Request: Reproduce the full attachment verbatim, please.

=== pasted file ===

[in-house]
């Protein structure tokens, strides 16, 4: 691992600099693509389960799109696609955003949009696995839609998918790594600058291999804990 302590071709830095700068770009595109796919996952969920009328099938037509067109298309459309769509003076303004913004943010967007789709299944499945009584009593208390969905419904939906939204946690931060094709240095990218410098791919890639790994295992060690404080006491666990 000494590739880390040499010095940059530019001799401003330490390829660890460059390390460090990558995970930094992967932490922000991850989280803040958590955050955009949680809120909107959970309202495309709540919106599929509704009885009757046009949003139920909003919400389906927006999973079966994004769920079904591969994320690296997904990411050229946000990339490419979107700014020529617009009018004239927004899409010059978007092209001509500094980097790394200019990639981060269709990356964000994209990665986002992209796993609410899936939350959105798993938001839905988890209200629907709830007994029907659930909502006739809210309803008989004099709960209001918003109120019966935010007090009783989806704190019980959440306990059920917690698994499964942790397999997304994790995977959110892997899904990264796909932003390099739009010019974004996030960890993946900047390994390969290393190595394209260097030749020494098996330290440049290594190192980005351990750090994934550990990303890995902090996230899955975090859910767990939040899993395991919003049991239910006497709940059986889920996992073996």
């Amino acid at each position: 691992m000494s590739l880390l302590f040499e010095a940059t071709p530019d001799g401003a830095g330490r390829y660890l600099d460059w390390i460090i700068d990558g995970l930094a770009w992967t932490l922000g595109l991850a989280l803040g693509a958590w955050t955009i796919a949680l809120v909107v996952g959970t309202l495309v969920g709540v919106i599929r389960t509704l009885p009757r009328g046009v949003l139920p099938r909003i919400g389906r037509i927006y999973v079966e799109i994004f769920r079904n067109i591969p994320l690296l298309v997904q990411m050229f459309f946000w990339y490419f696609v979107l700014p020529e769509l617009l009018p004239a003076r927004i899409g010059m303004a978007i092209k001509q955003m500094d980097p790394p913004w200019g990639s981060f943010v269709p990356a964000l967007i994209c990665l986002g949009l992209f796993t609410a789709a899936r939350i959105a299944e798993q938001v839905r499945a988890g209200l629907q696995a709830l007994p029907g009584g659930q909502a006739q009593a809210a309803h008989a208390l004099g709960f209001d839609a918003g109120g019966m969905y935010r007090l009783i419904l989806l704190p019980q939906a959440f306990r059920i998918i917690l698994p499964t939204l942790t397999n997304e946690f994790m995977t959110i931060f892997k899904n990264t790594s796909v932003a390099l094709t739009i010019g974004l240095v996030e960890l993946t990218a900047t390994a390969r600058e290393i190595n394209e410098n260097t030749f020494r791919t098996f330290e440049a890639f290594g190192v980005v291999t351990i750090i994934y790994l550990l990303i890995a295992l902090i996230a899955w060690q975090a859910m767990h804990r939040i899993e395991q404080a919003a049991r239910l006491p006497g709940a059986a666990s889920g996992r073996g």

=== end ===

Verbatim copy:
[in-house]
């Protein structure tokens, strides 16, 4: 691992600099693509389960799109696609955003949009696995839609998918790594600058291999804990 302590071709830095700068770009595109796919996952969920009328099938037509067109298309459309769509003076303004913004943010967007789709299944499945009584009593208390969905419904939906939204946690931060094709240095990218410098791919890639790994295992060690404080006491666990 000494590739880390040499010095940059530019001799401003330490390829660890460059390390460090990558995970930094992967932490922000991850989280803040958590955050955009949680809120909107959970309202495309709540919106599929509704009885009757046009949003139920909003919400389906927006999973079966994004769920079904591969994320690296997904990411050229946000990339490419979107700014020529617009009018004239927004899409010059978007092209001509500094980097790394200019990639981060269709990356964000994209990665986002992209796993609410899936939350959105798993938001839905988890209200629907709830007994029907659930909502006739809210309803008989004099709960209001918003109120019966935010007090009783989806704190019980959440306990059920917690698994499964942790397999997304994790995977959110892997899904990264796909932003390099739009010019974004996030960890993946900047390994390969290393190595394209260097030749020494098996330290440049290594190192980005351990750090994934550990990303890995902090996230899955975090859910767990939040899993395991919003049991239910006497709940059986889920996992073996």
């Amino acid at each position: 691992m000494s590739l880390l302590f040499e010095a940059t071709p530019d001799g401003a830095g330490r390829y660890l600099d460059w390390i460090i700068d990558g995970l930094a770009w992967t932490l922000g595109l991850a989280l803040g693509a958590w955050t955009i796919a949680l809120v909107v996952g959970t309202l495309v969920g709540v919106i599929r389960t509704l009885p009757r009328g046009v949003l139920p099938r909003i919400g389906r037509i927006y999973v079966e799109i994004f769920r079904n067109i591969p994320l690296l298309v997904q990411m050229f459309f946000w990339y490419f696609v979107l700014p020529e769509l617009l009018p004239a003076r927004i899409g010059m303004a978007i092209k001509q955003m500094d980097p790394p913004w200019g990639s981060f943010v269709p990356a964000l967007i994209c990665l986002g949009l992209f796993t609410a789709a899936r939350i959105a299944e798993q938001v839905r499945a988890g209200l629907q696995a709830l007994p029907g009584g659930q909502a006739q009593a809210a309803h008989a208390l004099g709960f209001d839609a918003g109120g019966m969905y935010r007090l009783i419904l989806l704190p019980q939906a959440f306990r059920i998918i917690l698994p499964t939204l942790t397999n997304e946690f994790m995977t959110i931060f892997k899904n990264t790594s796909v932003a390099l094709t739009i010019g974004l240095v996030e960890l993946t990218a900047t390994a390969r600058e290393i190595n394209e410098n260097t030749f020494r791919t098996f330290e440049a890639f290594g190192v980005v291999t351990i750090i994934y790994l550990l990303i890995a295992l902090i996230a899955w060690q975090a859910m767990h804990r939040i899993e395991q404080a919003a049991r239910l006491p006497g709940a059986a666990s889920g996992r073996g």